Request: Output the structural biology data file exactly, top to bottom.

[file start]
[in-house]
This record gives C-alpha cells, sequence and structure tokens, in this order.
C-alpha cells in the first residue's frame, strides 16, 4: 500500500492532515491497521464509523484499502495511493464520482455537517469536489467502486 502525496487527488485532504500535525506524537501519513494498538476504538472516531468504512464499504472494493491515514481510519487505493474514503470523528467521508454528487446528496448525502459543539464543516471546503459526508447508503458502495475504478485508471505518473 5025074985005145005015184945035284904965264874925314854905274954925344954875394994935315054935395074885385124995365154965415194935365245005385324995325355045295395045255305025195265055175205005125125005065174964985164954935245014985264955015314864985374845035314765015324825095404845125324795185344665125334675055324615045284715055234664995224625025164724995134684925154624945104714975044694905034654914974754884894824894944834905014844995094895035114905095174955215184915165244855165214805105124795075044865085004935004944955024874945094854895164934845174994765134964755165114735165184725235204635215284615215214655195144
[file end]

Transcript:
[in-house]
This record gives C-alpha cells, sequence and structure tokens, in this order.
C-alpha cells in the first residue's frame, strides 16, 4: 500500500492532515491497521464509523484499502495511493464520482455537517469536489467502486 502525496487527488485532504500535525506524537501519513494498538476504538472516531468504512464499504472494493491515514481510519487505493474514503470523528467521508454528487446528496448525502459543539464543516471546503459526508447508503458502495475504478485508471505518473 5025074985005145005015184945035284904965264874925314854905274954925344954875394994935315054935395074885385124995365154965415194935365245005385324995325355045295395045255305025195265055175205005125125005065174964985164954935245014985264955015314864985374845035314765015324825095404845125324795185344665125334675055324615045284715055234664995224625025164724995134684925154624945104714975044694905034654914974754884894824894944834905014844995094895035114905095174955215184915165244855165214805105124795075044865085004935004944955024874945094854895164934845174994765134964755165114735165184725235204635215284615215214655195144